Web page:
A mix of urban intensification and selective peripheral development has been identified as an effective way of minimising the effects of urban sprawl, and promoting a socially and economically sustainable urban form that is enjoyed by residents.
- Population density in Christchurch was 30 people per ha in 2015. Density has been slowly increasing, although amalgamation with Banks Peninsula and the earthquakes have reduced the population density in the City. Increases in greenfield development post-quake, and the loss of people from existing parts of the City have also had an effect.
- Employment density decreased between the mid-2000s and 2012 from 97 to 92 employees per hectare. Since then density has increased by 14% to 104 employees per hectare in 2015.
- 29,000 ha or 12% of Christchurch's total area of around 160,000ha is urbanised. In 2006, when Christchurch amalgamated with the Banks Peninsula District the total area of the city quadrupled, mainly with non-urban land.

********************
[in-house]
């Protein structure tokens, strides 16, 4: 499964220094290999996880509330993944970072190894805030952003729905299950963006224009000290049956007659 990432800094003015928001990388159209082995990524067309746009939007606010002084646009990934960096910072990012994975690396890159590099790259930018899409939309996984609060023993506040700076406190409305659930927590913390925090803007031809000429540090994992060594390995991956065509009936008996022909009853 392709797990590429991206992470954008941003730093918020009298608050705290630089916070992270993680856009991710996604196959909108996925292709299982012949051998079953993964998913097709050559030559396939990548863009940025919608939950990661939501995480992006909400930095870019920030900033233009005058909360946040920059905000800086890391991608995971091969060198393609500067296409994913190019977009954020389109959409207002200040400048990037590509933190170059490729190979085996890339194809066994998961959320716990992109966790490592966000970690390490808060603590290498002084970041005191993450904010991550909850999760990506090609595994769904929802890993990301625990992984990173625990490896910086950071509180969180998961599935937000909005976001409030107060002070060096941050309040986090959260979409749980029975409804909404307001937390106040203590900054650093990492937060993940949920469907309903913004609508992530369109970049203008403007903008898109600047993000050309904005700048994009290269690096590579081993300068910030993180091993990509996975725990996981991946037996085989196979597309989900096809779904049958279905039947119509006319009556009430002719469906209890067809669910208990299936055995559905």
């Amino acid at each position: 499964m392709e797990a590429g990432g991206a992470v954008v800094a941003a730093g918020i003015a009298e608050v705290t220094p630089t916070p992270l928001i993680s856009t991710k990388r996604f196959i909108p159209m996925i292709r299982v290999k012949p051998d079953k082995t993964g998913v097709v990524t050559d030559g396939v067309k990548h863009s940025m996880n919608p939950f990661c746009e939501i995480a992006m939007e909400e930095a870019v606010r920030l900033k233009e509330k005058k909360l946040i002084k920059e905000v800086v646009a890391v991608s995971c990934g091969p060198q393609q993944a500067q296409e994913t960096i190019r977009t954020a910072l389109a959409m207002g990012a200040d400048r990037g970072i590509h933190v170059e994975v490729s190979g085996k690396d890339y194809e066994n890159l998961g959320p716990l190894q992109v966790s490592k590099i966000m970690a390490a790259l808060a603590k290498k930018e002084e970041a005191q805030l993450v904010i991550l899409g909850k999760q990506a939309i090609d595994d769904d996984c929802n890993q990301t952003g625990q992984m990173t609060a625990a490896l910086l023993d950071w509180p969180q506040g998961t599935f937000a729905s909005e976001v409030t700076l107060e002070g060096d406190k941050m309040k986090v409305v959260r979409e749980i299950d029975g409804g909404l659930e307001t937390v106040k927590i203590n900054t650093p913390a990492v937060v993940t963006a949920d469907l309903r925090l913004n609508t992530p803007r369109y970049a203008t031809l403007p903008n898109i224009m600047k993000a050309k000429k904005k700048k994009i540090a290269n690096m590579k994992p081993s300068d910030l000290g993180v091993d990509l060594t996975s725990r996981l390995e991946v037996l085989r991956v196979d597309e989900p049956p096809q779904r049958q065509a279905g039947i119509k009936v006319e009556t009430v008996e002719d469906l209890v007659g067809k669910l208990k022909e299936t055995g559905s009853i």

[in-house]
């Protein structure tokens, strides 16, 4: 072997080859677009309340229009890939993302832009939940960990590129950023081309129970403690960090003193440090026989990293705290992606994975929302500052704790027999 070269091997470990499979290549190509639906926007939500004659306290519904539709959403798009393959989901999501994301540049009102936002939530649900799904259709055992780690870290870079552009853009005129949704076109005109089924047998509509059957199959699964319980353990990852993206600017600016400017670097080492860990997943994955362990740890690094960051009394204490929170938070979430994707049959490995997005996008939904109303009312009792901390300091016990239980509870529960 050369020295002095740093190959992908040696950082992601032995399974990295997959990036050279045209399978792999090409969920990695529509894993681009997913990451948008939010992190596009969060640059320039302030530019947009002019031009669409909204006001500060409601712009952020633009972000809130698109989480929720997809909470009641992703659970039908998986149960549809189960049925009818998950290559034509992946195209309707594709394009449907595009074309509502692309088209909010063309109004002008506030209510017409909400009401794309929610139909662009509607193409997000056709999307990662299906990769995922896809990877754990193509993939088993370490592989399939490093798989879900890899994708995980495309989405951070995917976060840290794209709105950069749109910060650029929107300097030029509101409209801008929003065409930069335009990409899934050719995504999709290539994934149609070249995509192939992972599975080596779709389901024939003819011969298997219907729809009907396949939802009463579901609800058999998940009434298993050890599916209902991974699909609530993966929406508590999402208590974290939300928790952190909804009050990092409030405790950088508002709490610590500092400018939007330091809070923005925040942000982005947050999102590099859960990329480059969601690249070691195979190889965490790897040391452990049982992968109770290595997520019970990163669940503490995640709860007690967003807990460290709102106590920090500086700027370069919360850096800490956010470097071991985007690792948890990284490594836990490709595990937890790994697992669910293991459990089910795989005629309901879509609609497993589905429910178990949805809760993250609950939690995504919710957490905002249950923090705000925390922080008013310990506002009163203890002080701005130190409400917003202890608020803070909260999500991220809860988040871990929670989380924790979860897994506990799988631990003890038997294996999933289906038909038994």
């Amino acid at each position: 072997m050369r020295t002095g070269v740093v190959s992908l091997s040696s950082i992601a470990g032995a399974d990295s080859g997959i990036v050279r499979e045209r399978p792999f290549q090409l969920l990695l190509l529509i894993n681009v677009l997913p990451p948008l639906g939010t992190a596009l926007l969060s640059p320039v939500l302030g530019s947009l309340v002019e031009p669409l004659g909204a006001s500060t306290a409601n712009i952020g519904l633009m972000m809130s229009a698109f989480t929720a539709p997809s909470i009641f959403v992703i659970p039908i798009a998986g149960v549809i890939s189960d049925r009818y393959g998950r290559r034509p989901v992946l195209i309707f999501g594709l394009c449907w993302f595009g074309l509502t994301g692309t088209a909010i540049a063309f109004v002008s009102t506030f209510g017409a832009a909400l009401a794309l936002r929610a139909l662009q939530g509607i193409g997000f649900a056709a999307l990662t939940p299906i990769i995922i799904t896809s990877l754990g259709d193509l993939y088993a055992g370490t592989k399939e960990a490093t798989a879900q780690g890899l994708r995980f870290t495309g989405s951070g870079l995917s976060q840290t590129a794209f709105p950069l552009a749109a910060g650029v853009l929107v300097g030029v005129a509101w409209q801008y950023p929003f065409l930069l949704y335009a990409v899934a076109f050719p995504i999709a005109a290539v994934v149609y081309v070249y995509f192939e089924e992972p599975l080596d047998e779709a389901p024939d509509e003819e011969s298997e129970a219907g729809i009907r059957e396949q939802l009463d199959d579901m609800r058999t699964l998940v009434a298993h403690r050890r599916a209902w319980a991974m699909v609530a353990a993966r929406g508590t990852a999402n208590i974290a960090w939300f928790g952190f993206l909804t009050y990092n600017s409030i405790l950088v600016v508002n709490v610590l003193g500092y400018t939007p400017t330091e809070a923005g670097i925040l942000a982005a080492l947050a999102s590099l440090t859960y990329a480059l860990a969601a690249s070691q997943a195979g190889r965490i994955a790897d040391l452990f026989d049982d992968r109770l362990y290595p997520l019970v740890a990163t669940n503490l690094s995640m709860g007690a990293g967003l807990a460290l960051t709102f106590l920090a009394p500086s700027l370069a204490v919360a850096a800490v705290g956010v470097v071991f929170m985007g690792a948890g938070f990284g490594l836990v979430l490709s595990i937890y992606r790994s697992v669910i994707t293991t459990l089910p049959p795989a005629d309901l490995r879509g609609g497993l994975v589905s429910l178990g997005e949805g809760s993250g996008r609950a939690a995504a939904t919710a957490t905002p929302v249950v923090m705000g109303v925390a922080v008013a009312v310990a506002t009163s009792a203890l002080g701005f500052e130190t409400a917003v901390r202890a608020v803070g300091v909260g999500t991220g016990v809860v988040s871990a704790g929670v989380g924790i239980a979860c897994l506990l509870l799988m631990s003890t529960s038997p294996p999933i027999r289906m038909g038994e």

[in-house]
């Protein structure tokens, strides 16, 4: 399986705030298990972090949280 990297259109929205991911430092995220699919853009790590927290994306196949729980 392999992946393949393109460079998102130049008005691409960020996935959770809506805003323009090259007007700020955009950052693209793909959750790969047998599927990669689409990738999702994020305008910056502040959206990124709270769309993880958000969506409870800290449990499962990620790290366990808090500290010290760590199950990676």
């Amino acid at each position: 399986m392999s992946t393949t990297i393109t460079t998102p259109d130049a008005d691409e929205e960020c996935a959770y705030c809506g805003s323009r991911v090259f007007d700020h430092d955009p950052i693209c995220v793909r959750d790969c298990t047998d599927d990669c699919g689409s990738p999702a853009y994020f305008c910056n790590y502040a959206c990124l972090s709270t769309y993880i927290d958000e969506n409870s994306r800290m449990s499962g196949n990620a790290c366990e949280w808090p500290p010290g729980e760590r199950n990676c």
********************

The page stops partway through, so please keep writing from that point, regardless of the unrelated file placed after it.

- The rate of residential development outside of the urban area over the past 30 years has been around 32 new houses per year. Between June 1990 and June 2016 - 835 rural residential houses that are either part of farms or life style properties have been consented.
New Rural Residential Housing
Source: CCC, Residential Building Consents
Christchurch Urban Area
Source: CCC, Zoning Information
More detail and information
Land Use Recovery Plan: (external link) The plan puts land use policies and rules in place to assist rebuilding and recovery of communities (including housing and businesses) that have been disrupted by the earthquakes.